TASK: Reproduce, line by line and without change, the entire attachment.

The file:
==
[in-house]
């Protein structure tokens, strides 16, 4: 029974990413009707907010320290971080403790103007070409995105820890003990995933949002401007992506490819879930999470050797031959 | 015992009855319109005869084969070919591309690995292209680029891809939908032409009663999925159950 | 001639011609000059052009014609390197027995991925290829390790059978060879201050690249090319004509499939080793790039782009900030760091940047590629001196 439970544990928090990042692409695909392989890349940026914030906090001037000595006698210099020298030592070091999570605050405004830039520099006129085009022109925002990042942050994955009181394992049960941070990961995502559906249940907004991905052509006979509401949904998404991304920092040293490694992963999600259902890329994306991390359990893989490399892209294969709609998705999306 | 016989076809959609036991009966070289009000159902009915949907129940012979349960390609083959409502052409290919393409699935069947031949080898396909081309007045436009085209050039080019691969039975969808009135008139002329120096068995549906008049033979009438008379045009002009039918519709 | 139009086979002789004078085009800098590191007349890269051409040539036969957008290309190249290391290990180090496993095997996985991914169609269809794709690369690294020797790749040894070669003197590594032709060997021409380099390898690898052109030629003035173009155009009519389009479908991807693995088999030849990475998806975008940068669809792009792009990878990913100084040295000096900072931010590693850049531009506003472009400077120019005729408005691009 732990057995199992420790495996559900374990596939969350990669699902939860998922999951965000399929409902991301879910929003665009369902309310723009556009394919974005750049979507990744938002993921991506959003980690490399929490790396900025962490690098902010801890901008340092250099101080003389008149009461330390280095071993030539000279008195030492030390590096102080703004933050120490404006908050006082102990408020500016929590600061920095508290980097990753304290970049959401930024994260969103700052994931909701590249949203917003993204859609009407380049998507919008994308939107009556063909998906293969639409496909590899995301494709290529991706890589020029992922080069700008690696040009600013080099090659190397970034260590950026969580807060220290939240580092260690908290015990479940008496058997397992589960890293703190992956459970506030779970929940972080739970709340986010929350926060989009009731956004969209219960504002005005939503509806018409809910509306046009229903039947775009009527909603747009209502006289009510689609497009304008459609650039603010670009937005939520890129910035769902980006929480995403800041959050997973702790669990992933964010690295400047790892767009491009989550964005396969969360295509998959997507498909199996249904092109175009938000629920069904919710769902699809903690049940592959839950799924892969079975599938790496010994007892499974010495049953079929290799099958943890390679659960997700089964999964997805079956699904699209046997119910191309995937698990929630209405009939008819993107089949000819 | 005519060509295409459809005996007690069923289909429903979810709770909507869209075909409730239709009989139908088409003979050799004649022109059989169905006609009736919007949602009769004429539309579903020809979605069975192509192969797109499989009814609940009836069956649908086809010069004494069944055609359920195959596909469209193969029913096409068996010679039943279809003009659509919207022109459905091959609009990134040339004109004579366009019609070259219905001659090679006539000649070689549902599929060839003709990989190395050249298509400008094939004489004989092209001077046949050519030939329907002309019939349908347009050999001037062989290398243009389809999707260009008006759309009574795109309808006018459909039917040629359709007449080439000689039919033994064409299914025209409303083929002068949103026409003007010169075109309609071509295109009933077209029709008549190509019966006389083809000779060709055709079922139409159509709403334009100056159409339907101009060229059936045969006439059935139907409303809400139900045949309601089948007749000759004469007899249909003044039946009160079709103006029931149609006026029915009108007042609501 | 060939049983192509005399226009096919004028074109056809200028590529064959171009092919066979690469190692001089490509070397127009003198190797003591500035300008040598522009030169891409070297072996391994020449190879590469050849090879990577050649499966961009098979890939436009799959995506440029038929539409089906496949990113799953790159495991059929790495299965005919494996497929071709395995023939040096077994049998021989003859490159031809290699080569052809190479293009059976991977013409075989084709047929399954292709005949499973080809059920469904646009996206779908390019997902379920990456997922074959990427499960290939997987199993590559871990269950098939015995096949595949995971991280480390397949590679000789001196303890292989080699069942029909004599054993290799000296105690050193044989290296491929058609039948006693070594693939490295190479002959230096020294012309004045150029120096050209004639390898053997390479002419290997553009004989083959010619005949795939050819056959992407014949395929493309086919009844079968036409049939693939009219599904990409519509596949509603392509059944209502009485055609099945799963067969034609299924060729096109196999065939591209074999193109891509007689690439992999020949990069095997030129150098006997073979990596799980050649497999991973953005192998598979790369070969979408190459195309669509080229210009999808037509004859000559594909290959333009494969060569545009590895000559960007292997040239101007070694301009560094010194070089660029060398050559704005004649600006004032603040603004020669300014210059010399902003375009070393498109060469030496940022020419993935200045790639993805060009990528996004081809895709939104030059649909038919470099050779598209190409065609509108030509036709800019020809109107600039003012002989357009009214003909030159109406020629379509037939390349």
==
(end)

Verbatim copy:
[in-house]
């Protein structure tokens, strides 16, 4: 029974990413009707907010320290971080403790103007070409995105820890003990995933949002401007992506490819879930999470050797031959 | 015992009855319109005869084969070919591309690995292209680029891809939908032409009663999925159950 | 001639011609000059052009014609390197027995991925290829390790059978060879201050690249090319004509499939080793790039782009900030760091940047590629001196 439970544990928090990042692409695909392989890349940026914030906090001037000595006698210099020298030592070091999570605050405004830039520099006129085009022109925002990042942050994955009181394992049960941070990961995502559906249940907004991905052509006979509401949904998404991304920092040293490694992963999600259902890329994306991390359990893989490399892209294969709609998705999306 | 016989076809959609036991009966070289009000159902009915949907129940012979349960390609083959409502052409290919393409699935069947031949080898396909081309007045436009085209050039080019691969039975969808009135008139002329120096068995549906008049033979009438008379045009002009039918519709 | 139009086979002789004078085009800098590191007349890269051409040539036969957008290309190249290391290990180090496993095997996985991914169609269809794709690369690294020797790749040894070669003197590594032709060997021409380099390898690898052109030629003035173009155009009519389009479908991807693995088999030849990475998806975008940068669809792009792009990878990913100084040295000096900072931010590693850049531009506003472009400077120019005729408005691009 732990057995199992420790495996559900374990596939969350990669699902939860998922999951965000399929409902991301879910929003665009369902309310723009556009394919974005750049979507990744938002993921991506959003980690490399929490790396900025962490690098902010801890901008340092250099101080003389008149009461330390280095071993030539000279008195030492030390590096102080703004933050120490404006908050006082102990408020500016929590600061920095508290980097990753304290970049959401930024994260969103700052994931909701590249949203917003993204859609009407380049998507919008994308939107009556063909998906293969639409496909590899995301494709290529991706890589020029992922080069700008690696040009600013080099090659190397970034260590950026969580807060220290939240580092260690908290015990479940008496058997397992589960890293703190992956459970506030779970929940972080739970709340986010929350926060989009009731956004969209219960504002005005939503509806018409809910509306046009229903039947775009009527909603747009209502006289009510689609497009304008459609650039603010670009937005939520890129910035769902980006929480995403800041959050997973702790669990992933964010690295400047790892767009491009989550964005396969969360295509998959997507498909199996249904092109175009938000629920069904919710769902699809903690049940592959839950799924892969079975599938790496010994007892499974010495049953079929290799099958943890390679659960997700089964999964997805079956699904699209046997119910191309995937698990929630209405009939008819993107089949000819 | 005519060509295409459809005996007690069923289909429903979810709770909507869209075909409730239709009989139908088409003979050799004649022109059989169905006609009736919007949602009769004429539309579903020809979605069975192509192969797109499989009814609940009836069956649908086809010069004494069944055609359920195959596909469209193969029913096409068996010679039943279809003009659509919207022109459905091959609009990134040339004109004579366009019609070259219905001659090679006539000649070689549902599929060839003709990989190395050249298509400008094939004489004989092209001077046949050519030939329907002309019939349908347009050999001037062989290398243009389809999707260009008006759309009574795109309808006018459909039917040629359709007449080439000689039919033994064409299914025209409303083929002068949103026409003007010169075109309609071509295109009933077209029709008549190509019966006389083809000779060709055709079922139409159509709403334009100056159409339907101009060229059936045969006439059935139907409303809400139900045949309601089948007749000759004469007899249909003044039946009160079709103006029931149609006026029915009108007042609501 | 060939049983192509005399226009096919004028074109056809200028590529064959171009092919066979690469190692001089490509070397127009003198190797003591500035300008040598522009030169891409070297072996391994020449190879590469050849090879990577050649499966961009098979890939436009799959995506440029038929539409089906496949990113799953790159495991059929790495299965005919494996497929071709395995023939040096077994049998021989003859490159031809290699080569052809190479293009059976991977013409075989084709047929399954292709005949499973080809059920469904646009996206779908390019997902379920990456997922074959990427499960290939997987199993590559871990269950098939015995096949595949995971991280480390397949590679000789001196303890292989080699069942029909004599054993290799000296105690050193044989290296491929058609039948006693070594693939490295190479002959230096020294012309004045150029120096050209004639390898053997390479002419290997553009004989083959010619005949795939050819056959992407014949395929493309086919009844079968036409049939693939009219599904990409519509596949509603392509059944209502009485055609099945799963067969034609299924060729096109196999065939591209074999193109891509007689690439992999020949990069095997030129150098006997073979990596799980050649497999991973953005192998598979790369070969979408190459195309669509080229210009999808037509004859000559594909290959333009494969060569545009590895000559960007292997040239101007070694301009560094010194070089660029060398050559704005004649600006004032603040603004020669300014210059010399902003375009070393498109060469030496940022020419993935200045790639993805060009990528996004081809895709939104030059649909038919470099050779598209190409065609509108030509036709800019020809109107600039003012002989357009009214003909030159109406020629379509037939390349």